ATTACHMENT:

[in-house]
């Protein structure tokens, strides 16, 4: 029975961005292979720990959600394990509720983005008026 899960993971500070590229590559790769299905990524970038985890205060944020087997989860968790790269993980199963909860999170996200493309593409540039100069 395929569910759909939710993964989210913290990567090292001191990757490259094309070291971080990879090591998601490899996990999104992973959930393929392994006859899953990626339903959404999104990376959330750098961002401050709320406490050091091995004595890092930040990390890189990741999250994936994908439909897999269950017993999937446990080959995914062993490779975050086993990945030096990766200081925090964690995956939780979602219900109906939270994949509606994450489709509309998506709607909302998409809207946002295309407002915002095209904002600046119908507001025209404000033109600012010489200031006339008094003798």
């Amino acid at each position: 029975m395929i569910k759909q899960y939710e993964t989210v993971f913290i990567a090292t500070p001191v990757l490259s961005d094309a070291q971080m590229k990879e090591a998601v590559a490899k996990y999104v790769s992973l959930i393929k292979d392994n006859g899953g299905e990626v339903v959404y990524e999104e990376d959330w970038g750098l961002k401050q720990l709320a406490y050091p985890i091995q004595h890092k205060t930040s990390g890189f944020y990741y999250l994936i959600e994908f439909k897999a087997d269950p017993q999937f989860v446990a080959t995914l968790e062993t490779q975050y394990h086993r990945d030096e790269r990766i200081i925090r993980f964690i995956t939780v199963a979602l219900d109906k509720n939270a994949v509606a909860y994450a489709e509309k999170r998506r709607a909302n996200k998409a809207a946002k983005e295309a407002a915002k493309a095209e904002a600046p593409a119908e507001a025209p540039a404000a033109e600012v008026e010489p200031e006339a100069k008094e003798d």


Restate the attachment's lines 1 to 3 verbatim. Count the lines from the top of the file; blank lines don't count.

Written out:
[in-house]
């Protein structure tokens, strides 16, 4: 029975961005292979720990959600394990509720983005008026 899960993971500070590229590559790769299905990524970038985890205060944020087997989860968790790269993980199963909860999170996200493309593409540039100069 395929569910759909939710993964989210913290990567090292001191990757490259094309070291971080990879090591998601490899996990999104992973959930393929392994006859899953990626339903959404999104990376959330750098961002401050709320406490050091091995004595890092930040990390890189990741999250994936994908439909897999269950017993999937446990080959995914062993490779975050086993990945030096990766200081925090964690995956939780979602219900109906939270994949509606994450489709509309998506709607909302998409809207946002295309407002915002095209904002600046119908507001025209404000033109600012010489200031006339008094003798």
């Amino acid at each position: 029975m395929i569910k759909q899960y939710e993964t989210v993971f913290i990567a090292t500070p001191v990757l490259s961005d094309a070291q971080m590229k990879e090591a998601v590559a490899k996990y999104v790769s992973l959930i393929k292979d392994n006859g899953g299905e990626v339903v959404y990524e999104e990376d959330w970038g750098l961002k401050q720990l709320a406490y050091p985890i091995q004595h890092k205060t930040s990390g890189f944020y990741y999250l994936i959600e994908f439909k897999a087997d269950p017993q999937f989860v446990a080959t995914l968790e062993t490779q975050y394990h086993r990945d030096e790269r990766i200081i925090r993980f964690i995956t939780v199963a979602l219900d109906k509720n939270a994949v509606a909860y994450a489709e509309k999170r998506r709607a909302n996200k998409a809207a946002k983005e295309a407002a915002k493309a095209e904002a600046p593409a119908e507001a025209p540039a404000a033109e600012v008026e010489p200031e006339a100069k008094e003798d």